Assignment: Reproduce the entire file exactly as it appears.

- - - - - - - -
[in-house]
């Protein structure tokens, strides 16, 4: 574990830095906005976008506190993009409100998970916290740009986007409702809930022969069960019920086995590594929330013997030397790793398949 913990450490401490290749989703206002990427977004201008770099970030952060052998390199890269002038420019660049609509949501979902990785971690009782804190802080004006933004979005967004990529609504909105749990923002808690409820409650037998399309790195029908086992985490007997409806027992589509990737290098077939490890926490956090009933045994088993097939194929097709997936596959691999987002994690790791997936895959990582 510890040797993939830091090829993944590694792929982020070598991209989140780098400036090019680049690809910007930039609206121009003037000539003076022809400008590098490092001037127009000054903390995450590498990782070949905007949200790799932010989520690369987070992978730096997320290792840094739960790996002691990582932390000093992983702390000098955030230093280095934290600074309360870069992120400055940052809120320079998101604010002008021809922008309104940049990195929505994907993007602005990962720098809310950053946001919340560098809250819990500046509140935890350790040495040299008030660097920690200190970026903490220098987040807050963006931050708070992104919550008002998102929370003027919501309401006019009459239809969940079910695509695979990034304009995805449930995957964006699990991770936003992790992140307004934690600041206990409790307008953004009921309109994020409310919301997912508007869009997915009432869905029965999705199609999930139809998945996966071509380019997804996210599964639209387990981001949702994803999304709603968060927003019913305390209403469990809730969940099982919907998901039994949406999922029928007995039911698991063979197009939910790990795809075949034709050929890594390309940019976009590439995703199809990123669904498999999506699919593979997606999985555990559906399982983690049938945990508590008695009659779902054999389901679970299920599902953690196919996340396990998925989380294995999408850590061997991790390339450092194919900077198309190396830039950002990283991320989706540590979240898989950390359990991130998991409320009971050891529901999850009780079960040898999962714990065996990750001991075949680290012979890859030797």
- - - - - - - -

[in-house]
């Protein structure tokens, strides 16, 4: 574990830095906005976008506190993009409100998970916290740009986007409702809930022969069960019920086995590594929330013997030397790793398949 913990450490401490290749989703206002990427977004201008770099970030952060052998390199890269002038420019660049609509949501979902990785971690009782804190802080004006933004979005967004990529609504909105749990923002808690409820409650037998399309790195029908086992985490007997409806027992589509990737290098077939490890926490956090009933045994088993097939194929097709997936596959691999987002994690790791997936895959990582 510890040797993939830091090829993944590694792929982020070598991209989140780098400036090019680049690809910007930039609206121009003037000539003076022809400008590098490092001037127009000054903390995450590498990782070949905007949200790799932010989520690369987070992978730096997320290792840094739960790996002691990582932390000093992983702390000098955030230093280095934290600074309360870069992120400055940052809120320079998101604010002008021809922008309104940049990195929505994907993007602005990962720098809310950053946001919340560098809250819990500046509140935890350790040495040299008030660097920690200190970026903490220098987040807050963006931050708070992104919550008002998102929370003027919501309401006019009459239809969940079910695509695979990034304009995805449930995957964006699990991770936003992790992140307004934690600041206990409790307008953004009921309109994020409310919301997912508007869009997915009432869905029965999705199609999930139809998945996966071509380019997804996210599964639209387990981001949702994803999304709603968060927003019913305390209403469990809730969940099982919907998901039994949406999922029928007995039911698991063979197009939910790990795809075949034709050929890594390309940019976009590439995703199809990123669904498999999506699919593979997606999985555990559906399982983690049938945990508590008695009659779902054999389901679970299920599902953690196919996340396990998925989380294995999408850590061997991790390339450092194919900077198309190396830039950002990283991320989706540590979240898989950390359990991130998991409320009971050891529901999850009780079960040898999962714990065996990750001991075949680290012979890859030797």